Architectural Quackery At Its Finest: Parametricism

A computer model of a Composite Capital, impossible to achieve parametrically.

If you’re in the mood for a strong brew of architectural hucksterism–a marketing effort disguised as deep theory–read this hilarious piece by Patrik Schumacher, partner of Uber-starchitect Zaha Hadid. In it, he heralds the advent of a new architectural style, important enough to succeed Gothic, Baroque, and neo-Classical. He calls it: Parametricism. What is Parametricism? Apparently little more than the blobs that one can produce with minimal effort on the computer.

Zaha Hadid’s Nordpark Railway Station

The piece is swollen with near meaningless prose such as the following:

Parametricism is able to deliver all the components for a high-performance contemporary life process.

If anyone has any idea what that is supposed to mean, please contact me, as if I am missing any components for a high-performance contemporary life process, I would like to know.

Parametricism is supposedly the great unifier, bringing together all the strands of our culture’s tapestry, frayed by a century of Modernist movements and sub-movements. Schumacher brags that the Nordpark Cable Railway stations in Innsbruck accomplish this great feat:

No other style could have achieved this coincidence of adaptive variation to the different site conditions with genotypical coherence across those phenotypical variants.

At least, that’s what I can just make out in the foggy verbiage. I think anyone who hasn’t taken leave of his common sense can see at a glance, however, that the claim is totally false. The Nordpark railway stations represent yet another architectural fad, with no roots whatsoever in the culture. There is no content to read, other than the vapid reference to computer modeling introduced to us by Disney thirty years ago in the movie Tron.

Oddly, Schumacher states that Parametricism can only bring together those divergent strands with its powerful rhetoric if no one else is allowed to interrupt:

Parametricism’s crucial ability to set up continuities and correspondences across diverse and distant elements relies on its principles holding uninterrupted sway. The admixture of a post-modernist, deconstructivist or minimalist design can only disrupt the penetrating and far-reaching parametricist continuity.

So is Parametricism an irresistible force for unity or not? Or is this just a wildly over-the-top marketing ploy to corner the market?

The reverse does not hold, because there is no equivalent degree of continuity in post-modernist, deconstructivist or minimalist urbanism. In fact, parametricism can take up vernacular, classical, modernist, post-modernist, deconstructivist and minimalist urban conditions, and forge a new network of affiliations and continuities between and beyond any number of urban fragments and conditions.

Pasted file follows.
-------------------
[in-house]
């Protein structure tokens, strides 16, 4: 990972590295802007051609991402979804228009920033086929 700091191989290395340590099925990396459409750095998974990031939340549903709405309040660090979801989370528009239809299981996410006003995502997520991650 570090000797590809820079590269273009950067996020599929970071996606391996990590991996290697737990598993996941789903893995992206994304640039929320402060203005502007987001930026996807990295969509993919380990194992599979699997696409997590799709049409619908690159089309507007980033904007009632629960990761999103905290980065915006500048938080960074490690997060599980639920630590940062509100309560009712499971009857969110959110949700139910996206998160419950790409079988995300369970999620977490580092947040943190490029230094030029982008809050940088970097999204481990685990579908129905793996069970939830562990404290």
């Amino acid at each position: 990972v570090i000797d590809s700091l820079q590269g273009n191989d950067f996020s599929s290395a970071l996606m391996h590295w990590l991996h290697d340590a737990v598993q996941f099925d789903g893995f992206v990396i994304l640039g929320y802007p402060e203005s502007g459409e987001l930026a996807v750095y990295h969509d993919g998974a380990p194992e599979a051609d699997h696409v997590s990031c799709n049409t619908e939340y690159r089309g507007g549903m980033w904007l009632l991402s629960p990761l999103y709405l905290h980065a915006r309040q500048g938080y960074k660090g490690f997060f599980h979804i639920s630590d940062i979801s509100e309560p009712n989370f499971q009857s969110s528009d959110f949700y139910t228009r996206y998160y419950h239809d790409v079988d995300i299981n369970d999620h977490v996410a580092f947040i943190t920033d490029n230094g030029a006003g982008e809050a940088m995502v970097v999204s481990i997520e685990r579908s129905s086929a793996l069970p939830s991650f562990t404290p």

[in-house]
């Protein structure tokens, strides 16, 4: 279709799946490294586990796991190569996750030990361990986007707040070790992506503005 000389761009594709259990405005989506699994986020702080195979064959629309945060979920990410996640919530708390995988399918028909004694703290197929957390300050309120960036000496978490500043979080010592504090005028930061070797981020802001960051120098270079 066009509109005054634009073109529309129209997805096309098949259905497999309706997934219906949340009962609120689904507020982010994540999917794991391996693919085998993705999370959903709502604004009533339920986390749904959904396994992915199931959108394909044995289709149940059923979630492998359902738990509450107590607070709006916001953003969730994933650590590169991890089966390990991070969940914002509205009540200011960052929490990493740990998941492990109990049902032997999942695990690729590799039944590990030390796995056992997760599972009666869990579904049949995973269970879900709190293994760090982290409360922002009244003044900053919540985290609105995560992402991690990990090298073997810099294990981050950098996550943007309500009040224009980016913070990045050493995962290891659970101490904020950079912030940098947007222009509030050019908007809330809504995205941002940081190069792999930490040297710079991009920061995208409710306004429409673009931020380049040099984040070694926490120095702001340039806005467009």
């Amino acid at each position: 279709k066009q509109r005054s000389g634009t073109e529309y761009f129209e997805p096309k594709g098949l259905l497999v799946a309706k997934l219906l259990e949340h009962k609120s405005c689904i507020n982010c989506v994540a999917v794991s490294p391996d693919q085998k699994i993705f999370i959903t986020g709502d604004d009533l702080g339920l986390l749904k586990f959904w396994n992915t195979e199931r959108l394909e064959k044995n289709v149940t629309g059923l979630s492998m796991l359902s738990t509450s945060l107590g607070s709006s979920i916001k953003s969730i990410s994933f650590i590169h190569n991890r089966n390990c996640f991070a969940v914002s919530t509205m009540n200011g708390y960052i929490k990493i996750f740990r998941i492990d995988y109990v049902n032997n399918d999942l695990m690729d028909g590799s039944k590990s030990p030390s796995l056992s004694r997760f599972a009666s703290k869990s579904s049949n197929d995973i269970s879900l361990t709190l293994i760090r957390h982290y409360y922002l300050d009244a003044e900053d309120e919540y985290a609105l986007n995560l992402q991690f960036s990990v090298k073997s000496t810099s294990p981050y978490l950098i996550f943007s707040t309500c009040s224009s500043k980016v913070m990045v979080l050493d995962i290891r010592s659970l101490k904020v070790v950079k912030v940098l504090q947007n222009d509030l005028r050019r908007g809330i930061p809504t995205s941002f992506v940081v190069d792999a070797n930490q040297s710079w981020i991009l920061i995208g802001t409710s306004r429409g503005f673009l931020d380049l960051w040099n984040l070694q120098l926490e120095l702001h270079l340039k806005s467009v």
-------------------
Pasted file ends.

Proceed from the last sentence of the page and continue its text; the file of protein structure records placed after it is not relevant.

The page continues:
I beg to differ. Only the classical and the vernacular, which are coherent with man’s nature, can restore a sense order. They’ve been doing so for thousands of years. And I use those terms not in the sense of style, but in the sense of principles which undergird the whole history of styles.

But there is more to the Parametricist “one style to rule them all” heresy:

It aims to establish a complex variegated spatial order, using scripting to differentiate and correlate all elements and subsystems of a design. [emphasis mine]

In other words, the job of the architect is not to apply his intelligence, his cultivation, and the lessons of his forebears to design an elegant, legible, and beautiful solution to a particular problem, but rather it is to formulate an algorithm which is universally applicable.  The computer then crunches the numbers and out pops the design. Now if that is not reductivism at its most extreme, I don’t know what is. How can 2500 years of architectural tradition, the subtle demands of the artistic eye, and the limitless range of formal expression, be reduced to a few lines of code?

The answer is, it cannot. Schumacher’s advocacy of formulaic solutions to life’s problems is a dead end, and a sad testament to the state of architectural education today. Computers are wonderful things, there is no doubt about it, but they have their place. Technology is supposed to serve man, not the other way around. For the architect, there are no cheap substitutes for training, study, and practice.

A computer model of a Composite Capital, impossible to achieve parametrically.



  • Terry May 8, 2010 Reply